In a very recent meta-analysis of studies on depression, anxiety, and insomnia among healthcare workers during the COVID-19 pandemic the authors analyzed the results of 13 articles on these subjects, all of which were 2020 reports from Asia (China predominantly). Insomnia was found in five out of these 13 studies. The conclusion of this meta-analysis was that insomnia prevalence during the COVID-19 pandemic was 34.32%. The authors did not perform gender sub-group analysis due to limited data available [10].
Although the issue of insomnia is complicated and little is known on the impact of COVID-19-related stress on it, we may find some practical recommendations addressing this issue. In April 2020 the European cognitive behavioral therapy for insomnia (CBT-I) task force published their recommendations on dealing with sleep problems during this pandemic [34].
Existing reports show positive correlations between home confinement during COVID-19 pandemic and perceived loneliness. Tull et al. have shown this using the UCLA questionnaire in 500 U.S. adults. Surprisingly, in the same study, the perceived impact of COVID-19 itself was negatively associated with loneliness and additionally positively associated with social support [35]. Studies suggest that loneliness during COVID-19 home confinement is more strongly felt by younger people [36]. However, interventions addressing loneliness during COVID-19 home confinement, which are discussed in literature, are proposed to be particularly important among the elderly [37,38]. These include, for example, telehealth and online group interventions targeting these psychological needs [39]. Although societies have—in a way—become used to the fact that loneliness concerns the elderly, in these difficult times it has affected almost every age group. In fact, regardless of the age group, the possibility of psychological support and maintaining social life, e.g., online, should provide an opportunity to improve individual’s well-being.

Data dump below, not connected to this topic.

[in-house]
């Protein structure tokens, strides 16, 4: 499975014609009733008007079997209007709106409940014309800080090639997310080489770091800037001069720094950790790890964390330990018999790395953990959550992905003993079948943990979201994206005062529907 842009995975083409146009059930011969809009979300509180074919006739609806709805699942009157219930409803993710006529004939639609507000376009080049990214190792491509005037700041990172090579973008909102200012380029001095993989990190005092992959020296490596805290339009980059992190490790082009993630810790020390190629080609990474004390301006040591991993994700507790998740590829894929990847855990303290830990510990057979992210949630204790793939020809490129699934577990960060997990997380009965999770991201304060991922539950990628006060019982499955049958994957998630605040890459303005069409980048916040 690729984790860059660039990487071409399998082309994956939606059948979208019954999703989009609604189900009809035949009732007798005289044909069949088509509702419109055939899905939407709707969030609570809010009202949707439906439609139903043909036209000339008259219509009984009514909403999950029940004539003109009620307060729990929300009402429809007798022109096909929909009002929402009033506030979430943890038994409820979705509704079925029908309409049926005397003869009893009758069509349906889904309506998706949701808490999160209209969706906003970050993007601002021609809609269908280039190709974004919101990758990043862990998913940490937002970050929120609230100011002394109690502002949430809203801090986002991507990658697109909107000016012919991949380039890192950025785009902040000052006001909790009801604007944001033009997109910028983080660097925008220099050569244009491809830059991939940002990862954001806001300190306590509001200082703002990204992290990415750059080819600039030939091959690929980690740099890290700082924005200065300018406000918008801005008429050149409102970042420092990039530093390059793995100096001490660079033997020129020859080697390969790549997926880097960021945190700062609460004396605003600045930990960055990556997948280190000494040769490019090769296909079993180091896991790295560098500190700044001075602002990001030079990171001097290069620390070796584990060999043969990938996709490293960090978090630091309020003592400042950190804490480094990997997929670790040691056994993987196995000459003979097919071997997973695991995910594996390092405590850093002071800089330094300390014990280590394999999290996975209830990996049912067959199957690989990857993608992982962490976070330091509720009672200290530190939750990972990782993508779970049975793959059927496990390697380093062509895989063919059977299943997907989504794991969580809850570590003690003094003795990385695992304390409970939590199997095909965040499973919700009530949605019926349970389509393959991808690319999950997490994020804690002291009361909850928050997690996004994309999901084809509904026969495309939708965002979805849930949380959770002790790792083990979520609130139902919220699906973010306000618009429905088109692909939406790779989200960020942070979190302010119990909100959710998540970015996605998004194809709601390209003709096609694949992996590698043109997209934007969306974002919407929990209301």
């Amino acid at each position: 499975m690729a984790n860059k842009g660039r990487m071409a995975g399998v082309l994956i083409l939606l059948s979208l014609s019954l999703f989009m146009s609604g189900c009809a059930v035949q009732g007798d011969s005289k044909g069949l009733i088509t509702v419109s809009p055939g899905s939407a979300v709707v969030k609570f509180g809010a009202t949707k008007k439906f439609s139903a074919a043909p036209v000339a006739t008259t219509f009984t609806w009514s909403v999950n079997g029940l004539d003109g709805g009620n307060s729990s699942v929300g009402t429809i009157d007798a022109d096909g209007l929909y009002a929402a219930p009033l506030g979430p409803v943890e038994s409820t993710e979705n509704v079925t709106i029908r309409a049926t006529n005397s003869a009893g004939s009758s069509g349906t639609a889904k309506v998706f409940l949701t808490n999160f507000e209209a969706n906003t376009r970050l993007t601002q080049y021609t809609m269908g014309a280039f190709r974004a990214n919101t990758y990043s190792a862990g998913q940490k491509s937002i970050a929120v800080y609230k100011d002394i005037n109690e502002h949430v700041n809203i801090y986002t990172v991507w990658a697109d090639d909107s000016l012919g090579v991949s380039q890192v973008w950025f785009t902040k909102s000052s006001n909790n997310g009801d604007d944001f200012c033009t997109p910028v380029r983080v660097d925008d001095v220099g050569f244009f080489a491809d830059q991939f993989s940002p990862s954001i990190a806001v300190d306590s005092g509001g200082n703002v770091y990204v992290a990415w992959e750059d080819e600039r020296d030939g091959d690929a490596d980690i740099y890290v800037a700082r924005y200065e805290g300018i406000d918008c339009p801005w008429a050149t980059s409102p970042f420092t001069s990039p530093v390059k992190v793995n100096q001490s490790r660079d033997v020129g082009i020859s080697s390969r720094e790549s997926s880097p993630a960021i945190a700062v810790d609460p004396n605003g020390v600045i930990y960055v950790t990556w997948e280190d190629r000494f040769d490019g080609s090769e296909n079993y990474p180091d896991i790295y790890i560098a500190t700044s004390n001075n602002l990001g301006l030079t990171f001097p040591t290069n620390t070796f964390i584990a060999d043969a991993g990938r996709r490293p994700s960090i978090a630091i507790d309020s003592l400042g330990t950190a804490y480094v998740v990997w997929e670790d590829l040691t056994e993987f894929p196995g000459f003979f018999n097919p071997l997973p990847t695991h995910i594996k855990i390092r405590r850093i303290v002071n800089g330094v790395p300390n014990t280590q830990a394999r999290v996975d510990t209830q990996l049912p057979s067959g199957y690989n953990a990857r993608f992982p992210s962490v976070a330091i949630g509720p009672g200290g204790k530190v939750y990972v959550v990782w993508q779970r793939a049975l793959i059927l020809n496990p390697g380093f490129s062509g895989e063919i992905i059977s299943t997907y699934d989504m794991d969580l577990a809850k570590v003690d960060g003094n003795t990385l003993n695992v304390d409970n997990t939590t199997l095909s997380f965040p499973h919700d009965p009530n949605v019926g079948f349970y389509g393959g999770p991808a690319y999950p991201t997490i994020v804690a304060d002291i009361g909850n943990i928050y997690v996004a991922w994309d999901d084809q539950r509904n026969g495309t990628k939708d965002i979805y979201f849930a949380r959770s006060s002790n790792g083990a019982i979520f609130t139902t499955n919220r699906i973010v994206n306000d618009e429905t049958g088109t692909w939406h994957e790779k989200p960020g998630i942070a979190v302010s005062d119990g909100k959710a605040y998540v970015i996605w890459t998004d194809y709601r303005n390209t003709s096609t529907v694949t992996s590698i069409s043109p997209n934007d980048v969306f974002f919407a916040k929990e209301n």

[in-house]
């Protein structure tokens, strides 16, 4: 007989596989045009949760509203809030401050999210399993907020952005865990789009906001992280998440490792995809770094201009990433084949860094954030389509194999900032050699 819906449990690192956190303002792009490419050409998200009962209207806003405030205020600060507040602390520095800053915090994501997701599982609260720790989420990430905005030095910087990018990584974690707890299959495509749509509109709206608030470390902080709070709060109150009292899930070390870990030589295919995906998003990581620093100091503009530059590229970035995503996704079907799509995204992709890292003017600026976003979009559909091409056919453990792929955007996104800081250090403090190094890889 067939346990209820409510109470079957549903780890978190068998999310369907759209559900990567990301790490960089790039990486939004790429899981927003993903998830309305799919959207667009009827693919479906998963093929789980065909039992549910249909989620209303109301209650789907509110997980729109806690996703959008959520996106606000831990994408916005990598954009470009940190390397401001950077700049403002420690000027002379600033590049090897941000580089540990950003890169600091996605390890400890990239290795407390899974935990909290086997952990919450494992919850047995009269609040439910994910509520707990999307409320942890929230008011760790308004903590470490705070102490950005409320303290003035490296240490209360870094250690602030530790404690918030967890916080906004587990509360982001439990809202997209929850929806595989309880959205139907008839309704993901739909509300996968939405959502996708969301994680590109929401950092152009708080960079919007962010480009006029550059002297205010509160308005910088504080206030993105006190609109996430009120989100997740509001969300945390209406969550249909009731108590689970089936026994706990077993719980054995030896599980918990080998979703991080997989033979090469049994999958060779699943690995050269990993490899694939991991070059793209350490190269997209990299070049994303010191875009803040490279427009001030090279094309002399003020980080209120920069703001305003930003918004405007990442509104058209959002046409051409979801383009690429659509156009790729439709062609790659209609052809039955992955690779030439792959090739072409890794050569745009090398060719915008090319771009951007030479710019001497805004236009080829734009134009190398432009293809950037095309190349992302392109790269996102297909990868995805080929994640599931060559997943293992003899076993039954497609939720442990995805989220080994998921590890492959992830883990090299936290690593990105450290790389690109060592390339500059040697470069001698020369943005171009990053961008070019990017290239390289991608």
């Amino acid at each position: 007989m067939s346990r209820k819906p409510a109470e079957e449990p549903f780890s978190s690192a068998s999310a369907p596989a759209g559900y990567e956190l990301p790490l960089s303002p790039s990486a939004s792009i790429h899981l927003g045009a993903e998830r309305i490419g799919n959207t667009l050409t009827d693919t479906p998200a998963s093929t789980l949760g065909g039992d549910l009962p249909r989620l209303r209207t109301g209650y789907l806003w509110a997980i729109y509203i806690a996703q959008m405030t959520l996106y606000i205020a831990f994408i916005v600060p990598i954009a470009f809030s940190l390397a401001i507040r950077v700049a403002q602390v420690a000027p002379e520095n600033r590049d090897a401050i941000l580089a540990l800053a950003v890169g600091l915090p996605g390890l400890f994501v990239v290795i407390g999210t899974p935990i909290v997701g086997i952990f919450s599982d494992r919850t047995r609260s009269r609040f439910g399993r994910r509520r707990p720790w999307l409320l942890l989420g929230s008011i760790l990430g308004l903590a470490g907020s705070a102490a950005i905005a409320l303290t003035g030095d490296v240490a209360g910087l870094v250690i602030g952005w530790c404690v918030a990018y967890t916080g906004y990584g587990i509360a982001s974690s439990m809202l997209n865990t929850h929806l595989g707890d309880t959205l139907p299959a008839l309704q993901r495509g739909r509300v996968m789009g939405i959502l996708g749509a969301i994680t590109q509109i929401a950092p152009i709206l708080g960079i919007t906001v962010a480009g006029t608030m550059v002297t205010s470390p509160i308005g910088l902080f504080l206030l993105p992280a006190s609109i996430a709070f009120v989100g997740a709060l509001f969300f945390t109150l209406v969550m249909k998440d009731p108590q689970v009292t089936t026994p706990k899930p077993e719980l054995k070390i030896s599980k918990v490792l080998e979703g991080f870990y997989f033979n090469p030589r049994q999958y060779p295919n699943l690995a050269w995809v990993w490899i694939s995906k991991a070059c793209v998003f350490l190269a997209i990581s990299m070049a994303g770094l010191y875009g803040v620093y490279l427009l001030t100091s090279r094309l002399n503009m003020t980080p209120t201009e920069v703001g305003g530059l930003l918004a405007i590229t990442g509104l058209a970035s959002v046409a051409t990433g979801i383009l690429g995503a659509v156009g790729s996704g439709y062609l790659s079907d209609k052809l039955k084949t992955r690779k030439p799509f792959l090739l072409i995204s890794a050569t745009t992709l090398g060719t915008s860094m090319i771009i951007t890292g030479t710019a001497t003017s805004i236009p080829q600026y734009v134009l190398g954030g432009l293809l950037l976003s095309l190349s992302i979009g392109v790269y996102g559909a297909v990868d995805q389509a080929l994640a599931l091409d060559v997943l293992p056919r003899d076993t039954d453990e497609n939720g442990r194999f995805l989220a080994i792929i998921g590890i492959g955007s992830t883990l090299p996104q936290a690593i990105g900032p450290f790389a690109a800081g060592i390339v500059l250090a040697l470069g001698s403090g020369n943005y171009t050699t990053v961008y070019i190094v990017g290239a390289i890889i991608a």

A specific type of psychological fatigue is the Daily Life Fatigue (DLF). The author of the questionnaire (Urbańska) defines DLF as subjective overall fatigue, which is expressed by the reluctance to undertake daily physical, mental, and social activities [26]. Similar to the other scales used in the study, women had significantly higher mean scores in DLF, comparing to men. Living alone and taking new drugs during COVID-19 home confinement, were both variables associated with higher scores of DLF. Of importance in the perceived DLF is the self-interpretation of an individual’s situation; one may subjectively feel considerably tired while having objectively few everyday activities and vice versa.
To the best of the authors’ knowledge, there has not yet been a study that addressed the issue of DLF during COVID-19 home confinement. This may be caused by the fact that the DLF scale is a relatively novel tool, developed in Polish and has no English translation and validation yet. However, a study that covers the topic of ‘psychological fatigue’ in Turkey has recently been published by Morgul et al. The authors concluded that although knowledge, attitudes, and behavior concerning COVID-19 preventive measures are important to prevent transmission of the disease, they are also associated with participants’ fatigue. This, in turn, might lead to a psychological outcome e.g., pandemic-related fear and anxiety [40].